Three decades ago, at the end of the Cold War, the world had over 55,000 atomic weapons and nuclear Armageddon was thought to be more likely than climate change. Today, there are “only” 13,400 weapons, still enough to destroy life on the planet many times over.
The explosion of even one of these weapons – whether in the form of a “dirty” device or a true explosion, as an act of war or terror or just by accident – would transform the world and international politics in ways we have difficulty imagining.
In an era where the words “existential threat” are overused, nuclear weapons are still the most immediate apocalyptic threat we face. Former Energy Secretary Ernie Moniz has said many times that the world is closer now to nuclear war than at any time since the Cuban Missile Crisis.
But we have made progress in reducing the nuclear threat. In the years right after the Cold War, the government, collaborating with the academic and the non-profit community, introduced several successful non-proliferation programs. The Nunn-Lugar Cooperative Threat Reduction Act reduced the likelihood of loose nukes getting into the hands of rogue nations or terrorist organizations.
Dr. Thomas Neff at Harvard and others produced the “megaton to megawatts” program that eliminated highly enriched uranium from the former Soviet Union’s stockpile; over the 20-year life of the program, fuel for 20,000 weapons was used for power plants instead.
The State Department, working with the non-profit community, has also succeeded in the voluntary return of hundreds of kilograms of highly enriched uranium, from lightly guarded facilities around the globe, that had been provided to Cold War allies in the 1950s.
None of this would have been possible without the efforts of brilliant policymakers and experts, largely funded by foundation grants. The Belfer Center at Harvard, the Nuclear Threat Institute, the Union of Concerned Scientists, Physicians for Social Responsibility and a few other organizations have carried the threat-reduction torch. People such as George Schultz, former Defense Secretary Bill Perry, former presidential science adviser John Holdren, former Sens. Richard Lugar (R-Ind.) and Sam Nunn (D-Ga.), Ted Turner and others have been at the forefront while marshaling many of the nation’s best defense analysts. The work is hardly complete, but real progress has been made.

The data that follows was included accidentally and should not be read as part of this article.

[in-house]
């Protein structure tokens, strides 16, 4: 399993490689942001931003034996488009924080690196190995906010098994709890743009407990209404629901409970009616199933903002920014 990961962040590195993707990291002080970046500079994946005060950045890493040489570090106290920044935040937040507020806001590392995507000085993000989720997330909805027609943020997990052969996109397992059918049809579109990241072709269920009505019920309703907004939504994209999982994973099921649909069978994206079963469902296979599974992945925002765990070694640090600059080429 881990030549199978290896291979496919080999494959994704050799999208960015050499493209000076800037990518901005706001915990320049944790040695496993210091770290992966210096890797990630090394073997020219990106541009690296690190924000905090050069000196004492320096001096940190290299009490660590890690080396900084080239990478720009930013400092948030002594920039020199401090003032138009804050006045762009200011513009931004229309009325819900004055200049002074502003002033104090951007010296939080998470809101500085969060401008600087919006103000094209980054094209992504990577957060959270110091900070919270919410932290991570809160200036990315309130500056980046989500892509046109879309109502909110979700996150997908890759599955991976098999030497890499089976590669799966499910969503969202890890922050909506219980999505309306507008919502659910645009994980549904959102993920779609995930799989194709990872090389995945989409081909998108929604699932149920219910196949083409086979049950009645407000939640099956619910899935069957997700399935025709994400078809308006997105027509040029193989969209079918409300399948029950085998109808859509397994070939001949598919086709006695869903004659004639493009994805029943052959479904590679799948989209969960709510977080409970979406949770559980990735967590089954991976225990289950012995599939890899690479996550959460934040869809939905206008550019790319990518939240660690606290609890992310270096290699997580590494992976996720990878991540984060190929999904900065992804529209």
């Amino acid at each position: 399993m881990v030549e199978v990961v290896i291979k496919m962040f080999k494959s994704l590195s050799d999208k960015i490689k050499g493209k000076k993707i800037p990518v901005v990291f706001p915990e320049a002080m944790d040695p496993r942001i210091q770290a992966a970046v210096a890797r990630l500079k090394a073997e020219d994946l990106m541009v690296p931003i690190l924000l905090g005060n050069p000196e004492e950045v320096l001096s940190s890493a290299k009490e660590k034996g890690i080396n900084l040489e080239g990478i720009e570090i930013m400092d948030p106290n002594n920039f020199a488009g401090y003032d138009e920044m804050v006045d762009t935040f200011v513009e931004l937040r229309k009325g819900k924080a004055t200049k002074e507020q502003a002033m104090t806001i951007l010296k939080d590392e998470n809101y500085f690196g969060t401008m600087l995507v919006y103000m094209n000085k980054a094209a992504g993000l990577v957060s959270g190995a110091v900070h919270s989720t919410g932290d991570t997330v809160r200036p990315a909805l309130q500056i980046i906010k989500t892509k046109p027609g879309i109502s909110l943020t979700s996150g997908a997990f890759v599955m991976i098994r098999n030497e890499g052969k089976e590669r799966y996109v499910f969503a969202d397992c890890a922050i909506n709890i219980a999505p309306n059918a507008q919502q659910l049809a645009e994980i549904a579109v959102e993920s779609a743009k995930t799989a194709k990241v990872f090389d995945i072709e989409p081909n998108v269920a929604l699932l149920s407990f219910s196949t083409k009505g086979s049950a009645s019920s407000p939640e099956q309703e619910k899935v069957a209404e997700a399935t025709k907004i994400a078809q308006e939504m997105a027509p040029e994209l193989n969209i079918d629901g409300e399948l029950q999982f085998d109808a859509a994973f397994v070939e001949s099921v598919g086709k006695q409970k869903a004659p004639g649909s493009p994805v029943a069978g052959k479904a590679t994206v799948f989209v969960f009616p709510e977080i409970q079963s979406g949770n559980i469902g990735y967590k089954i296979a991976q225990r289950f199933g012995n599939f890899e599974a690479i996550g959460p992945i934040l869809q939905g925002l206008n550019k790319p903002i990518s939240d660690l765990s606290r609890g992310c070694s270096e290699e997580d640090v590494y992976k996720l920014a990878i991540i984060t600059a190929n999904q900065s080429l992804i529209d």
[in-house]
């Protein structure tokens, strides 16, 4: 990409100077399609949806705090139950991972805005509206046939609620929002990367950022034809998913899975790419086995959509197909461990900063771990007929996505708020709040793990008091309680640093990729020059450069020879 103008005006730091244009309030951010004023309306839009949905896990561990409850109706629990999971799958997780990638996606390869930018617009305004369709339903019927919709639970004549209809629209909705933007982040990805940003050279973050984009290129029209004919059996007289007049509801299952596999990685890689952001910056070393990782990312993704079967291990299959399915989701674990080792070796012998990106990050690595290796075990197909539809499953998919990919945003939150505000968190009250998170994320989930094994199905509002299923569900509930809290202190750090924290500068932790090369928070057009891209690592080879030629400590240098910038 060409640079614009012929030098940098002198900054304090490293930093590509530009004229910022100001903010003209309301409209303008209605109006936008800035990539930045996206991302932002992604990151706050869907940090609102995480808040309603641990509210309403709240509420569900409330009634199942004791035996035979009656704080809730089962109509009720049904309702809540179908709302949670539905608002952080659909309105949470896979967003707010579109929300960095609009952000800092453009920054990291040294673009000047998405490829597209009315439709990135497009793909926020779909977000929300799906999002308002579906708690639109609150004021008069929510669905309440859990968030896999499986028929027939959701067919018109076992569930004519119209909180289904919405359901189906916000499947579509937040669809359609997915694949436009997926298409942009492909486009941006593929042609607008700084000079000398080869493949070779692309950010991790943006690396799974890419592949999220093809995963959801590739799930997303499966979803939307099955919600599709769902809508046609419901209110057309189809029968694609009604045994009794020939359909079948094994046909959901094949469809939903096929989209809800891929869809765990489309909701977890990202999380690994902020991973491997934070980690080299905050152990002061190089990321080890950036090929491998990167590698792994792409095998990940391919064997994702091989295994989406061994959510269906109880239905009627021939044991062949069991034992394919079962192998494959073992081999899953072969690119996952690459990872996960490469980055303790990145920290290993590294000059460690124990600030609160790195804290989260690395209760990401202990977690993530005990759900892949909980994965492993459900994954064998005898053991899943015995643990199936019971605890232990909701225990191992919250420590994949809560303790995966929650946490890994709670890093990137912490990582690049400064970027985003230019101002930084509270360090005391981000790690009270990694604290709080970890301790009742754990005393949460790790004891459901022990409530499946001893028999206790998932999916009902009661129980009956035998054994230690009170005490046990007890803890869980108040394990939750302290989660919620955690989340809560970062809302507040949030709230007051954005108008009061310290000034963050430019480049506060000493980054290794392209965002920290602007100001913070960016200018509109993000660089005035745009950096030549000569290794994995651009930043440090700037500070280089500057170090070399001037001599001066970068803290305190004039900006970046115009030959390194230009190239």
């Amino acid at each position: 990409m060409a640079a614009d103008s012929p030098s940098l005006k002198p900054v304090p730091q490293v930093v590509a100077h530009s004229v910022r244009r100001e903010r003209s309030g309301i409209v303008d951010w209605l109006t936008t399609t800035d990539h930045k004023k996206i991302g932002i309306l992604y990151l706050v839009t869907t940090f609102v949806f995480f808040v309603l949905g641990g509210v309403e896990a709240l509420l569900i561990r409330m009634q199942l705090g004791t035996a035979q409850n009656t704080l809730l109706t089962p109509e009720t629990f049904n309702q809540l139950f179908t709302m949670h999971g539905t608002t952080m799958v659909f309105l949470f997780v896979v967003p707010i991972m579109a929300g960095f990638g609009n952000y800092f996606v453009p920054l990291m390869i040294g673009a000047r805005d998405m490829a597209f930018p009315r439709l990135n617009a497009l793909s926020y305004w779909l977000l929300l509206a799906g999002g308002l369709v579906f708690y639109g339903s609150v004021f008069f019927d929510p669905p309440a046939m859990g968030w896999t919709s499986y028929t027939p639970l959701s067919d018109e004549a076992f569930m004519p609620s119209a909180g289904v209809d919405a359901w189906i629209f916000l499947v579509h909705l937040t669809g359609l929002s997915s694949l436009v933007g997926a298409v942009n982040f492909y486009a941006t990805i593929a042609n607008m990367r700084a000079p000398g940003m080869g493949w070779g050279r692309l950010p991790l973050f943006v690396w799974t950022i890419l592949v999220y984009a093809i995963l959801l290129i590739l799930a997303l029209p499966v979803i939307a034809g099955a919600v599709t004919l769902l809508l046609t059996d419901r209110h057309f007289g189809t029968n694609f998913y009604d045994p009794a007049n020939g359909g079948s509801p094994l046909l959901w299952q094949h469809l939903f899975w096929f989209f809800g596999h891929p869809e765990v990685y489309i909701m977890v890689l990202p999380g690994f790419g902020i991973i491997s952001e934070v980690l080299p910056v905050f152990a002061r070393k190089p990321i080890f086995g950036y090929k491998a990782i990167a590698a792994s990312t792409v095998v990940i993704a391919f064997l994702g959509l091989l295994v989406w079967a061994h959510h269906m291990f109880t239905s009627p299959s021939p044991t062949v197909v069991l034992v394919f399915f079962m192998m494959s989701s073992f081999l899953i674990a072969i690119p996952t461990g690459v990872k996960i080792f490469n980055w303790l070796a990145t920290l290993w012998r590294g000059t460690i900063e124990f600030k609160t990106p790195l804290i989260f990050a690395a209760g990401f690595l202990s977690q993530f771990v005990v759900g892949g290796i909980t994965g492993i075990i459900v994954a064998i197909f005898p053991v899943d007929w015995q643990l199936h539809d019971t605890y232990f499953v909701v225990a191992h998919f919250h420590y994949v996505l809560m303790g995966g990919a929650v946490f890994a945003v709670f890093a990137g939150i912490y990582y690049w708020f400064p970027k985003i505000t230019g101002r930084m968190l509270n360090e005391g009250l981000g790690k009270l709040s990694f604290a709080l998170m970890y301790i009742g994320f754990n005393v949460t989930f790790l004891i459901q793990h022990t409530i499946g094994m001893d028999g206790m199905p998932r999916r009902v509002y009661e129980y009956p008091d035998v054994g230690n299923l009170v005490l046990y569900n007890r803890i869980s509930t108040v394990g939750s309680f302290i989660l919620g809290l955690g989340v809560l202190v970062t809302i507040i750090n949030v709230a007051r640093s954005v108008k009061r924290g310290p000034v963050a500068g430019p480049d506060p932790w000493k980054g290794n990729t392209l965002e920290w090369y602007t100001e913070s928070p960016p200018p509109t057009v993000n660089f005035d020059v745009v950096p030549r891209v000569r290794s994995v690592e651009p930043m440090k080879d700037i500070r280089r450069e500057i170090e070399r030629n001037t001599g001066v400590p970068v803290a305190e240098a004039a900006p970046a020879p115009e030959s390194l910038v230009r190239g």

Now comes news that the John D. and Catherine MacArthur Foundation will end their grant making in this area after more than a decade of investing about $100 million. After conducting a formal evaluation, the foundation reported that a “clear line of sight” to change existing political dynamics by 2025 was not evident. The foundation currently supports nearly half of all private efforts worldwide for this threat reduction work, so its decision will have a profound and negative impact.
The foundation is, of course, fully within its rights as an independent entity to make this decision. But advocates still urge a change in heart — the program involves less than 5 percent of the foundation’s annual giving. Because of the international nature of the problem, this threat reduction work cannot be mostly funded by the U.S government. It is ironic but true that any government’s funding would undermine the work’s credibility.
At the current pace, world governments will spend tens of billions of dollars every year to keep nuclear deterrence alive — despite the additional risks of terror that comes with it. Surely, it is worth $1 billion over that same period to keep the hope for a nuclear-free world alive instead. Robert Oppenheimer’s comment on the Trinity Test – the first nuclear weapon test in 1945 – still ring true today: “the world would not be the same… I remembered the line from the Hindu scripture, the Bhagavad Gita… ‘I am become Death, the destroyer of worlds.’”
One can only hope that world business and foundation leaders can work within the United Nations establishment to build an endowed fund to continue the fight against madness, even while the world concentrates on climate change, the current pandemic and many other international crises. We must walk and chew gum at the same time.
Twenty-five years ago, I sat with an open telephone at the Energy Department while colleagues, civilian and military, working with the largest airplane in the world, a Russian model that we rented, carried out my order to remove containers of highly enriched uranium from an unguarded safe in Colombia that could be made directly into nuclear weapons. We brought the material to safety in the United States and beat encroaching insurgents by a few hours. It was the proudest moment of my professional life, to participate in reducing the nuclear threat just a little. We had a “direct line of sight” that night.
My role in this drama has now been reduced to a bit part, mostly as an observer. But with younger generations of my family on the planet, I am fully invested in wanting to see nuclear weapons defused as the global threat that they are.
On the 30th anniversary of the Cold War’s ending, it’s worth repeating yet again: “One nuclear bomb can ruin your whole day.”
Thomas P. Grumbly was assistant and under-secretary of the U.S. Department of Energy from 1993-1997 and was responsible for the safety, remediation, and disposition of U.S. nuclear weapons materials. He was awarded the Secretary of States’ Distinguished Honor Award in 1997 for his work in reducing the threat of nuclear weapons. He is currently the chairman of a non-profit research organization focused on food and agriculture.